We will recruit stage I and II patients with colorectal cancer, whose tumors will be resected with curative intent. In early stage cancer minute amounts of ctDNA are present in the circulation, which requires a high analytical sensitivity of methodological approaches. To date, only targeted approaches are able to achieve the necessary resolution and to this end knowledge about the genetic landscape of the primary tumor is required. We will perform molecular characterization of resected tumor material after the surgery. After next generation (NGS) sequencing of primary tumor tissue, identified mutations will be tracked in plasma DNA. To this end, we will design patient-specific assays, which allow a detection of tumor -specific mutation down to 0.1% tumor fraction. Data from plasma DNA analyses will be correlated with available clinical and histological tumor data including stage, size, proliferation status of the tumor (Ki-67), the immune status etc.

The PhD candidate will employ a variety of NGS based methodologies in order to characterize the molecular landscape of the tumor. Moreover, the candidate will make use of sophisticated bioinformatics and statistics approaches.



  1. Heitzer E, Ulz P, Geigl JB. Circulating tumor DNA as a liquid biopsy for cancer. Clin Chem. 2015; 61:112-23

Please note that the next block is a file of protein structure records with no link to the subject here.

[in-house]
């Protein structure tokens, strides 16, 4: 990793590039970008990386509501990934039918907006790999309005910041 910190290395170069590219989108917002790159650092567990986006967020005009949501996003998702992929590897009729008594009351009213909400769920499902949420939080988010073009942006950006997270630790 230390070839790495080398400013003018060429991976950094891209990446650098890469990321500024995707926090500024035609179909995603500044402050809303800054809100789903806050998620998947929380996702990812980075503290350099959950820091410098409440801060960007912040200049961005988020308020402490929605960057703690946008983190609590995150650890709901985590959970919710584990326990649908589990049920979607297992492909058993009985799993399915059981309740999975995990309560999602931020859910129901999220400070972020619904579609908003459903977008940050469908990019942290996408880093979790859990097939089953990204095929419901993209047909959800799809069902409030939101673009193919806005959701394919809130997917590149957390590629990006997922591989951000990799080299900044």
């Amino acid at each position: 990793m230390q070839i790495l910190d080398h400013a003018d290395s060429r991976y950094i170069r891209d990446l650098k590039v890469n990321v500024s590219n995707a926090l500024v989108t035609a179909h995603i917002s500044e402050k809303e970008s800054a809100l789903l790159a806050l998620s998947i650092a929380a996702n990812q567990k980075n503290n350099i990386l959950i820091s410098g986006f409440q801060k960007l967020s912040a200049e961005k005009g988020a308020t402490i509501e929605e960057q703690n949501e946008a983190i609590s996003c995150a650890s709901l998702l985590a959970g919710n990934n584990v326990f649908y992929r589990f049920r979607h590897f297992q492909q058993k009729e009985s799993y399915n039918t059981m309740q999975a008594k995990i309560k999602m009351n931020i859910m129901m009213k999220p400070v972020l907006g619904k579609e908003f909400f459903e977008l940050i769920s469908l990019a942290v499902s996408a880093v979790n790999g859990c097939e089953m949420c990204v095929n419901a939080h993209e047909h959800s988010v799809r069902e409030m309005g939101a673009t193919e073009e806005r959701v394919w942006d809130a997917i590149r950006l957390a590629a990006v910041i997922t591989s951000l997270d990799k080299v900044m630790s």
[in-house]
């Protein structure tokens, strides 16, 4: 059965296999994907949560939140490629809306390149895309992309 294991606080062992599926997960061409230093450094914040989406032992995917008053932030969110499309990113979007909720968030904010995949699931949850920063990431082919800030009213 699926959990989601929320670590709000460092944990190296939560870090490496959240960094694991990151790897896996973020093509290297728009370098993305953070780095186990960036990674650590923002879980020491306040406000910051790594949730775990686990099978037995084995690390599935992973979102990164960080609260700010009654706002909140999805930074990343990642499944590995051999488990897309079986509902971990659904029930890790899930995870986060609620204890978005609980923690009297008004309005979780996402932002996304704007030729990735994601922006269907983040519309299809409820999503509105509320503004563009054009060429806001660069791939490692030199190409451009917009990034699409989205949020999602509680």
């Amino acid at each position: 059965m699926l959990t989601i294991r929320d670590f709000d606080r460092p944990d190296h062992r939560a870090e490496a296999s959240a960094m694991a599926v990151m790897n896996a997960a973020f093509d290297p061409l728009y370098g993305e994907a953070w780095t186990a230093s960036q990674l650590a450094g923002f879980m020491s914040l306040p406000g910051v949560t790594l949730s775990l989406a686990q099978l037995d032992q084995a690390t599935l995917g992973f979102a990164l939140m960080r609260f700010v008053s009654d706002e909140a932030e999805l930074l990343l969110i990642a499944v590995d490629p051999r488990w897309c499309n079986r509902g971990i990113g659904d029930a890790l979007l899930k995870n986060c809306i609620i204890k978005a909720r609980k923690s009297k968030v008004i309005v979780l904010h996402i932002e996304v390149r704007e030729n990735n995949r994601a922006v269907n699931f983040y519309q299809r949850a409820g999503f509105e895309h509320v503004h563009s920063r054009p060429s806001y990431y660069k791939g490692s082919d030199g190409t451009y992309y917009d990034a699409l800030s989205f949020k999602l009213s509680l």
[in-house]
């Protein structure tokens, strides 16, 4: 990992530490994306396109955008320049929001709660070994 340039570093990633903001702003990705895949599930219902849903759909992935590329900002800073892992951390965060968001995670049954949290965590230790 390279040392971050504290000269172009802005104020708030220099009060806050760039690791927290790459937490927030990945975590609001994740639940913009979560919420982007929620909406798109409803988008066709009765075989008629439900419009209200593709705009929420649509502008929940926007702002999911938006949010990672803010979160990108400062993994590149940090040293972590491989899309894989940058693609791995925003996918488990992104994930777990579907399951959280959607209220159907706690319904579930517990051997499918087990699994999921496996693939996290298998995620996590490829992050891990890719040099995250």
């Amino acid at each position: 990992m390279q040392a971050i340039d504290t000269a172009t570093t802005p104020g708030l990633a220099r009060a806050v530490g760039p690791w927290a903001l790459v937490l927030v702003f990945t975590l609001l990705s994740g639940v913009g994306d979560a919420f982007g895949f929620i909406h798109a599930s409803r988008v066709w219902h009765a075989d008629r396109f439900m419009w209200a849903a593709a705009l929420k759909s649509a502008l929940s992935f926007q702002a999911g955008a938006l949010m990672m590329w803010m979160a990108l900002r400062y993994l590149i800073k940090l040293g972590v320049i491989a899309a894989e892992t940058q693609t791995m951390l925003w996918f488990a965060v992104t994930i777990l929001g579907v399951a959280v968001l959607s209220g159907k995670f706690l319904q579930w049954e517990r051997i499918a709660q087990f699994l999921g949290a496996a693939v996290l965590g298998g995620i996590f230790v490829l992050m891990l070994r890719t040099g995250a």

2. Siravegna G, Bardelli A. Blood circulating tumor DNA for non-invasive genotyping of colon cancer patients. Mol Oncol. 2016; 10:475-80
  3. Diaz LA, Jr., Bardelli A. Liquid biopsies: Genotyping circulating tumor DNA. J Clin Oncol. 2014; 32:579-86
  4. Crowley E, Di Nicolantonio F, Loupakis F, Bardelli A. Liquid biopsy: Monitoring cancer-genetics in the blood. Nat Rev Clin Oncol. 2013; 10:472-84
  5.  Heitzer E, Haque IS, Roberts CES, Speicher MR. Current and future perspectives of liquid biopsies in genomics-driven oncology. Nat Rev Genet. 2019; 20:71-88
  6. El Messaoudi S, Mouliere F, Du Manoir S, Bascoul-Mollevi C, Gillet B, Nouaille M, et al. Circulating DNA as a strong multimarker prognostic tool for metastatic colorectal cancer patient management care. Clin Cancer Res. 2016; 22:3067-77
  7.  Steffensen KD, Madsen CV, Andersen RF, Waldstrom M, Adimi P, Jakobsen A. Prognostic importance of cell-free DNA in chemotherapy resistant ovarian cancer treated with bevacizumab. Eur J Cancer. 2014; 50:2611-8
  8. Hou J, Jiang D, Zhang J, Gavine PR, Xu S, Liu Y, et al. Frequency, characterization, and prognostic analysis of pik3ca gene mutations in chinese esophageal squamous cell carcinoma. Hum Pathol. 2014; 45:352-8
  9. Nygaard AD, Garm Spindler KL, Pallisgaard N, Andersen RF, Jakobsen A. The prognostic value of kras mutated plasma DNA in advanced non-small cell lung cancer. Lung Cancer. 2013; 79:312-7
  10. Newman AM, Bratman SV, To J, Wynne JF, Eclov NC, Modlin LA, et al. An ultrasensitive method for quantitating circulating tumor DNA with broad patient coverage. Nat Med. 2014; 20:548-54
  11. Abbosh C, Birkbak NJ, Wilson GA, Jamal-Hanjani M, Constantin T, Salari R, et al. Phylogenetic ctdna analysis depicts early-stage lung cancer evolution. Nature. 2017; 545:446-51
  12. Parkinson CA, Gale D, Piskorz AM, Biggs H, Hodgkin C, Addley H, et al. Exploratory analysis of tp53 mutations in circulating tumour DNA as biomarkers of treatment response for patients with relapsed high-grade serous ovarian carcinoma: A retrospective study. PLoS Med. 2016; 13:e1002198